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Fire! Call 911. Then Wait. Wait More.

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Quick, do something fast! Your house is on fire! Dial 911, get everyone out and wait for the firefighters to come rescue you. That is, at least, what we in the United States have been brought up to do. In 2011, you may have to keep waiting, waiting, and waiting some more thanks to public service budget cuts across the country. This is having a devastating effect on local communities.

This is not an isolated trend nor is it one devoid of politics. There are the politics of budgets, then there are the politics of public vs. private, and then there are class distinctions which have been driving a lot of the fury around these issues of late.

One state after another is announcing public service cuts. From tiny Ann Arbor, Michigan to New York City and Los Angeles, firefighters are under attack from the budget knife as well as from political attacks, as we witnessed most recently in Wisconsin. This has already led to several fires that burned far longer and where people have been hurt or killed.

We have a long tradition of public service in this country, with many volunteer firefighters across the country pitching in. We have witnessed an unprecedented attack on the heroes who make up our local police and firefighter protection around the United States. Under the guise of budget cuts, there has been a continual attack on benefits, employment contracts, pensions, and ultimately the actual shuttering of police and firehouses across the country.

The Los Angeles Fire Department is battling its own budget cuts. This has created "heated" dialog everywhere from downtown to the Pacific Palisades. In the Pacific Palisades, which is a suburb community of Los Angeles, this battle is taking shape over Los Angeles Fire Department Fire House #69. This raises lots of issues of course, but the big one is over how the decision is being made. The issue in this community is that decisions are being made based on statistics of calls over the past three years throughout LA and the fact that in Pacific Palisades, there are fewer calls. The residents of the Palisades' particular concerns are that the community is surrounded by lots of unchecked vegetation, it has been a very wet year, and there has not been a bad fire in the community in many years (which increases its combustibility since there has been no burn off).

This community is exposed to the elements of the Santa Monica mountains, and is isolated from other communities due to limited access from roads; and is between the mountains and the Pacific Ocean with just a few ingress and egress points. The fight has come down to the Los Angeles City Council for final decision, and there are other competing communities also vying for attention. Councilman Bill Rosendahl is in full support of the citizens of Pacific Palisades. While the entire firehouse is not subject to closure, it is subject to losing an engine and crew. Interestingly, this community has one of the highest voting rates per election per capita in the County of Los Angeles. This community is well off and one would think it would not be in the position of losing its firehouse. But this episode is just one example of the heated battle taking place in communities across the country right now, and only going to get worse as state budgets continue to collapse.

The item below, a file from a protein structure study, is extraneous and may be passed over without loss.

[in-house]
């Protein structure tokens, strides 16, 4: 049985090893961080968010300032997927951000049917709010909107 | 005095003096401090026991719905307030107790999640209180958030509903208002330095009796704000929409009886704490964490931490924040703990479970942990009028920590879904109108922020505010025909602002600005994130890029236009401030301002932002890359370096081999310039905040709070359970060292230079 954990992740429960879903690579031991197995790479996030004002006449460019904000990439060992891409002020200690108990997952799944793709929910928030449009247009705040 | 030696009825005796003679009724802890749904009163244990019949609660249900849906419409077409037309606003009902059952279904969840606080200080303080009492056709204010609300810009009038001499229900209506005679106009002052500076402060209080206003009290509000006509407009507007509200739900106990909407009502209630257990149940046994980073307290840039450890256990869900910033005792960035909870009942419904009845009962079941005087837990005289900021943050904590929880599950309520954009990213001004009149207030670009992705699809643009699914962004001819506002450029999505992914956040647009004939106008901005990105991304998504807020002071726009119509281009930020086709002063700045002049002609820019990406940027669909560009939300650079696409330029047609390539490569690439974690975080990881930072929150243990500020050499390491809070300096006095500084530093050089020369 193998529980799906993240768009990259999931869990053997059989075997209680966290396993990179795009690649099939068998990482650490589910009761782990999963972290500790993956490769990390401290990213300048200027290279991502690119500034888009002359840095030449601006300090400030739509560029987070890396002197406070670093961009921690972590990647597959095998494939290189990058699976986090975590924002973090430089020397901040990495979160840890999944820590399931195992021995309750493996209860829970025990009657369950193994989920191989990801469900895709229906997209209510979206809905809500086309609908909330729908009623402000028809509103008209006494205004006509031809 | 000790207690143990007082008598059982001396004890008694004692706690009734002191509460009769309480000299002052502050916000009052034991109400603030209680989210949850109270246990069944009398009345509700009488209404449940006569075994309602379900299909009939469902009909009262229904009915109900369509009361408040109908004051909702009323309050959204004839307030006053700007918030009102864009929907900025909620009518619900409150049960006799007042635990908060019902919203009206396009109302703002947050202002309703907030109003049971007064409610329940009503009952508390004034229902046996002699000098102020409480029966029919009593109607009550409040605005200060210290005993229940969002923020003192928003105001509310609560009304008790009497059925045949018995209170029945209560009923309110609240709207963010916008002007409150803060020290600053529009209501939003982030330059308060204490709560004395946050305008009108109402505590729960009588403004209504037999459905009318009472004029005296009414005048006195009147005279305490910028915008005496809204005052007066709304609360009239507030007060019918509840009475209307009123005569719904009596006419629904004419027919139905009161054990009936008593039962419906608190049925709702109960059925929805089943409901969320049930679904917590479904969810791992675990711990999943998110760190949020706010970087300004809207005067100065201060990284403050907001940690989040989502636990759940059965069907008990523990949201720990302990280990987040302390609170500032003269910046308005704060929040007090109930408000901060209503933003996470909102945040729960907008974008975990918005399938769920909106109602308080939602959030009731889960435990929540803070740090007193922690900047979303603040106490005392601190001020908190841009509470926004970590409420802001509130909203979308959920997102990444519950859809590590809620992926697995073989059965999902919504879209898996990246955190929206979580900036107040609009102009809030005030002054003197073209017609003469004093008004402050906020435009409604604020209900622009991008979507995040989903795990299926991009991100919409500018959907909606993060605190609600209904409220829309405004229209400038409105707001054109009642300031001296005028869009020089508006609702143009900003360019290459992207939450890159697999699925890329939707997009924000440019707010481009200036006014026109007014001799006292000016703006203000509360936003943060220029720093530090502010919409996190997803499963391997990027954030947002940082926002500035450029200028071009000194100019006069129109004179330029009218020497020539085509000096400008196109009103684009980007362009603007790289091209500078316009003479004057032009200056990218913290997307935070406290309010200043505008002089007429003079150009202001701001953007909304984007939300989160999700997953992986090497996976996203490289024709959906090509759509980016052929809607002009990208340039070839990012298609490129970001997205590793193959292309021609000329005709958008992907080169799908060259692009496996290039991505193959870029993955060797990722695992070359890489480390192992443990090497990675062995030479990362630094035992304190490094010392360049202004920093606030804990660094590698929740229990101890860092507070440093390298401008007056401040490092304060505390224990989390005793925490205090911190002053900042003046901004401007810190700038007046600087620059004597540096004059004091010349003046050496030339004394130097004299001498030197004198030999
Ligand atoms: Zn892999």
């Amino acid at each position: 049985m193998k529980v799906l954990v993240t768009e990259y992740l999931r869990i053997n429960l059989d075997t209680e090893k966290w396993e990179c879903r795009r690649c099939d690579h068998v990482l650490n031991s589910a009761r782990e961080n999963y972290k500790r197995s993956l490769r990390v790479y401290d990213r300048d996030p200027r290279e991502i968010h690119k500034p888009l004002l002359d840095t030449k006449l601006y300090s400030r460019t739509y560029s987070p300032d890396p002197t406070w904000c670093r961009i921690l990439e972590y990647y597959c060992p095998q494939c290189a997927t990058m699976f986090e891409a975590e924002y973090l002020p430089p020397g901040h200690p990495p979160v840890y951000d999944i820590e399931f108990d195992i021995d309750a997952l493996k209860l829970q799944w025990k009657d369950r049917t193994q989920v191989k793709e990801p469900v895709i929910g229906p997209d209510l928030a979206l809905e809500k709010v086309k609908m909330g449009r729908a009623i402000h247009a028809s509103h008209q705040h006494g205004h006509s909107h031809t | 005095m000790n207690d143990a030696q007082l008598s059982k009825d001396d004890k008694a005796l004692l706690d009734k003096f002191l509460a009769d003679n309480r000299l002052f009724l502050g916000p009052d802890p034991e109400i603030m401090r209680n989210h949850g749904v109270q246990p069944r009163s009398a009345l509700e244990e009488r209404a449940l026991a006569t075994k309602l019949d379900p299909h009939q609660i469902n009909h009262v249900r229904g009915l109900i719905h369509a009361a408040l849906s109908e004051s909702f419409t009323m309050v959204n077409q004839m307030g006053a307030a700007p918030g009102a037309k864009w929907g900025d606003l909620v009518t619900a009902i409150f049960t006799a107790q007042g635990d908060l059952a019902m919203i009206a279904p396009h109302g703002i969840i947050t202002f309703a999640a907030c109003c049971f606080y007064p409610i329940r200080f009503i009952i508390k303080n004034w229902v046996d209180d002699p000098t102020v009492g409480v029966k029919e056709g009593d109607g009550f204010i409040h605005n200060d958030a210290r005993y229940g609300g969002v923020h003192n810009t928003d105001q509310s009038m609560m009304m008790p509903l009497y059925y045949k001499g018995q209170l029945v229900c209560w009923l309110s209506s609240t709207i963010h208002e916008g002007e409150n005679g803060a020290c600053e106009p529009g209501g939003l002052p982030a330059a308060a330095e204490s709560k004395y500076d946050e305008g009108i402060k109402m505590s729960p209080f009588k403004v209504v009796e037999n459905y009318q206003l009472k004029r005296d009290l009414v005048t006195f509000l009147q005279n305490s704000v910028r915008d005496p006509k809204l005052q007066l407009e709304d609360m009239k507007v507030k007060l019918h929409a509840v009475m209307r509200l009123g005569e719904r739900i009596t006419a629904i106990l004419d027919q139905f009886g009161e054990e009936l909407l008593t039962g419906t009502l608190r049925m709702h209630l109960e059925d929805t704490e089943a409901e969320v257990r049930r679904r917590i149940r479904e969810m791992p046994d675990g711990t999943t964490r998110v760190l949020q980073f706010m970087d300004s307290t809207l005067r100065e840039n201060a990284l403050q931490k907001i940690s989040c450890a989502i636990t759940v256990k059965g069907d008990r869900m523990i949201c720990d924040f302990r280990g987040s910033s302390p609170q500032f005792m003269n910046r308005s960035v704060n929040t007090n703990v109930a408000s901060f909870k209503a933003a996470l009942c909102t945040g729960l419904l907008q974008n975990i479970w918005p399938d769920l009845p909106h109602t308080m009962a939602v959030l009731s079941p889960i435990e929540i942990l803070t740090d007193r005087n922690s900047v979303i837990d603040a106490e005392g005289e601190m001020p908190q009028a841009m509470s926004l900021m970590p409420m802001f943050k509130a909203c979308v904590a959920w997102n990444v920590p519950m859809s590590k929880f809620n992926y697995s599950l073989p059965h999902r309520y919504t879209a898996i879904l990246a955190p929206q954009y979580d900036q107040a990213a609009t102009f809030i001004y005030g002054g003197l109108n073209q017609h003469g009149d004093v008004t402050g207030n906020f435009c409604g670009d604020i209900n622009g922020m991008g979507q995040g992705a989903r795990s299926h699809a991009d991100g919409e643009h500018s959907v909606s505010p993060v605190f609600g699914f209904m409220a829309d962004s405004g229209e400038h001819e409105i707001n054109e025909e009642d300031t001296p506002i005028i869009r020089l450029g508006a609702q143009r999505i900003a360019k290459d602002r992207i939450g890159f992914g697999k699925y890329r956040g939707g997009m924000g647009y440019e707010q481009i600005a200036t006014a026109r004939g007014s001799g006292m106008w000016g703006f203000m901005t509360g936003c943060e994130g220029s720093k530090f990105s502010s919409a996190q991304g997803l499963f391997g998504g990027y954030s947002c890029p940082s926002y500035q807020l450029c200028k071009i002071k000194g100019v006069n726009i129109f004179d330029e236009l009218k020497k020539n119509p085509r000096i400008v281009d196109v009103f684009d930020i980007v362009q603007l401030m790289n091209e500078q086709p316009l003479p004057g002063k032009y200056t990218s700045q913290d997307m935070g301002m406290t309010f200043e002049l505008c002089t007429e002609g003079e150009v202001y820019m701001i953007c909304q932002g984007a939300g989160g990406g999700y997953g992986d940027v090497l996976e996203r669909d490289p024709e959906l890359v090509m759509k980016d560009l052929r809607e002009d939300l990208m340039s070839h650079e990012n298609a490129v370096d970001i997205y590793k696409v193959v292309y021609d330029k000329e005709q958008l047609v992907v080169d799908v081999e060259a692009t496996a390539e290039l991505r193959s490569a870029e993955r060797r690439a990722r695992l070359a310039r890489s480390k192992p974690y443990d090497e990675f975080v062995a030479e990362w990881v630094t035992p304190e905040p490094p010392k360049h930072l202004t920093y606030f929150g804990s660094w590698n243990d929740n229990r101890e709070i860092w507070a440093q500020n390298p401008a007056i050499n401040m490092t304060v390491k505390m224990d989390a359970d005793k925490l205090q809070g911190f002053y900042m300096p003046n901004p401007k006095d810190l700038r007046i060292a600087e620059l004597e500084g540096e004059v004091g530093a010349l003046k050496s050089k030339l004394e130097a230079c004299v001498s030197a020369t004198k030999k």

The Pacific Palisades is a unique community, in that its emergency services needs are vastly different than the regular in-town community. The concern is that with the decrease in fire-fighting response, a brushfire, if started (which is not as infrequent as the calls would suggest), the cutback in fire-fighting ability could mean that things get out of control quickly and the delay to get extra help once the engine is removed could be significant and cause any fire to spread quickly. At the very least, the community needs full coverage during the fire season/summer months and when the Santa Anas are blowing and humidity is very low. Citizens have been told to trust that the resources will be allocated if needed, but there is no comfort level in that, if decisions are only made on a day-by-day basis, with no overall plan and commitment to the community, such as described above.

The real politics is that Mayor Antonio Villaraigosa has demanded cuts to the fire budget without regard to the issues and the fire chief is accommodating the requested number cut even though he would not otherwise be recommending a reorganization of the department. Other services and areas may have been asked to make similarly significant percentage cuts (although not police), but they don't affect people's lives in the same way.

Recently there was a huge outcry in Philadelphia when two children were recently killed in a fire that would have been serviced by a fire engine that was on "brownout," ie not on duty due to budget cuts. This has raised the issue of class and wealth, not to mention race, in these cutouts.

The Philadelphia and New York situations show clearly that many of these budget cuts end up affecting those in lower to middle class communities more often, although the Pacific Palisades example above shows that even wealthier communities are not immune from the budget cut and the associated drop in services and drop in quality of life.

So we have reached a critical decision point in the United States. Are we going to sacrifice our quality of life, our public safety over politically charged budget cutting, or are we going to create ways to fix the budget problems, and keep our lives safe?